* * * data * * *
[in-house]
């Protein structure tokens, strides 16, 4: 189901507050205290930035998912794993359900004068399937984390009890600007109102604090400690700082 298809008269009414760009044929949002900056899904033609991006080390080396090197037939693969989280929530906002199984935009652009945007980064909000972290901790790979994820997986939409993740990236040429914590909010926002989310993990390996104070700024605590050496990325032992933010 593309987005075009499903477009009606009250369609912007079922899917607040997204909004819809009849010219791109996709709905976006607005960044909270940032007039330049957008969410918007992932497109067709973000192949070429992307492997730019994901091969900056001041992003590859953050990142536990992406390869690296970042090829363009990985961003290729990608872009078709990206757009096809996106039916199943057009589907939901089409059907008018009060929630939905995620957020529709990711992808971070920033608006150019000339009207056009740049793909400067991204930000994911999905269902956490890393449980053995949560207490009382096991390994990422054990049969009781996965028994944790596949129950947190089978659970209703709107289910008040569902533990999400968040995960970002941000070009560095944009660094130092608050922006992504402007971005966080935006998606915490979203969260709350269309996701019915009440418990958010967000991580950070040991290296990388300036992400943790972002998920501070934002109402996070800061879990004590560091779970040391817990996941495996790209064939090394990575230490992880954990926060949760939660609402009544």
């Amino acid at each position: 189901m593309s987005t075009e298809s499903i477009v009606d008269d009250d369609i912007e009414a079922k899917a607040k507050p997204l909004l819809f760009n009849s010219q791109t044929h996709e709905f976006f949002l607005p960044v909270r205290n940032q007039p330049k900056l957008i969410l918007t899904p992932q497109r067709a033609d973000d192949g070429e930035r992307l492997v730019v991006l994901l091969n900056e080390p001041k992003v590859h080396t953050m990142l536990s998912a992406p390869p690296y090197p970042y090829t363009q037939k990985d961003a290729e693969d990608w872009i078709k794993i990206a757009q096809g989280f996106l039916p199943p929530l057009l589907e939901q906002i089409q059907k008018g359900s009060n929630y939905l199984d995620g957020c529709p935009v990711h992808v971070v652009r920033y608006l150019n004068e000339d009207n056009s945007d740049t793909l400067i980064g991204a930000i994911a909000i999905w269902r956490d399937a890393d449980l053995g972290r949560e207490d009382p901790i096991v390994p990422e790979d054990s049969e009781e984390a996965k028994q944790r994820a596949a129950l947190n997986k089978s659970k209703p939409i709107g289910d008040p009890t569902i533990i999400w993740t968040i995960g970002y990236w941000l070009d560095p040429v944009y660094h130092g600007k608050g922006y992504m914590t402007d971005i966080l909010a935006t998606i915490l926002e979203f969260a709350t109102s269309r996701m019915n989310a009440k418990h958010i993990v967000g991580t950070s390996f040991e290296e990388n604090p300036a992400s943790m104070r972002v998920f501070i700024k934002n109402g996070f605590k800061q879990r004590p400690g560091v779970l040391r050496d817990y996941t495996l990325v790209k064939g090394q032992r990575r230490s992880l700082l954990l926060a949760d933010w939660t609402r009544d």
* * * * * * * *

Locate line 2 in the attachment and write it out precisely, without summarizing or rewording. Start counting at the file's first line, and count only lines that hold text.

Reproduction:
């Protein structure tokens, strides 16, 4: 189901507050205290930035998912794993359900004068399937984390009890600007109102604090400690700082 298809008269009414760009044929949002900056899904033609991006080390080396090197037939693969989280929530906002199984935009652009945007980064909000972290901790790979994820997986939409993740990236040429914590909010926002989310993990390996104070700024605590050496990325032992933010 593309987005075009499903477009009606009250369609912007079922899917607040997204909004819809009849010219791109996709709905976006607005960044909270940032007039330049957008969410918007992932497109067709973000192949070429992307492997730019994901091969900056001041992003590859953050990142536990992406390869690296970042090829363009990985961003290729990608872009078709990206757009096809996106039916199943057009589907939901089409059907008018009060929630939905995620957020529709990711992808971070920033608006150019000339009207056009740049793909400067991204930000994911999905269902956490890393449980053995949560207490009382096991390994990422054990049969009781996965028994944790596949129950947190089978659970209703709107289910008040569902533990999400968040995960970002941000070009560095944009660094130092608050922006992504402007971005966080935006998606915490979203969260709350269309996701019915009440418990958010967000991580950070040991290296990388300036992400943790972002998920501070934002109402996070800061879990004590560091779970040391817990996941495996790209064939090394990575230490992880954990926060949760939660609402009544």